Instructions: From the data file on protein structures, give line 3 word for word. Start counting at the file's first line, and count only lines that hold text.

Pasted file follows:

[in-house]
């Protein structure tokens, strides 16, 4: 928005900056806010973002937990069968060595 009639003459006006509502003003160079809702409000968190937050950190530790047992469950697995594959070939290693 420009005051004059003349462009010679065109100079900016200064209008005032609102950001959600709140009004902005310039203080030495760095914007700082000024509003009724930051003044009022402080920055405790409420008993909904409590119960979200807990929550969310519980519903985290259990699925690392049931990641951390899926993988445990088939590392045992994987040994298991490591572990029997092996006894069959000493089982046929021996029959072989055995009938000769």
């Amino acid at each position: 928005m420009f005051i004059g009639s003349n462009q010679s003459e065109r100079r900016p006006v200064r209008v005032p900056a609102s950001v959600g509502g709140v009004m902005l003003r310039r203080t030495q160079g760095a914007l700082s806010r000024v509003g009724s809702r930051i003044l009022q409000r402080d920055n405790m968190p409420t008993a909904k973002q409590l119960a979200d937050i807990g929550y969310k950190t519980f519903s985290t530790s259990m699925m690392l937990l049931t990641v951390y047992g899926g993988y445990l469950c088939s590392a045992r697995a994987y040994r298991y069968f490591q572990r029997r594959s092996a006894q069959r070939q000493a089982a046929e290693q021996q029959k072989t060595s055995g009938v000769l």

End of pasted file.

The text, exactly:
């Amino acid at each position: 928005m420009f005051i004059g009639s003349n462009q010679s003459e065109r100079r900016p006006v200064r209008v005032p900056a609102s950001v959600g509502g709140v009004m902005l003003r310039r203080t030495q160079g760095a914007l700082s806010r000024v509003g009724s809702r930051i003044l009022q409000r402080d920055n405790m968190p409420t008993a909904k973002q409590l119960a979200d937050i807990g929550y969310k950190t519980f519903s985290t530790s259990m699925m690392l937990l049931t990641v951390y047992g899926g993988y445990l469950c088939s590392a045992r697995a994987y040994r298991y069968f490591q572990r029997r594959s092996a006894q069959r070939q000493a089982a046929e290693q021996q029959k072989t060595s055995g009938v000769l």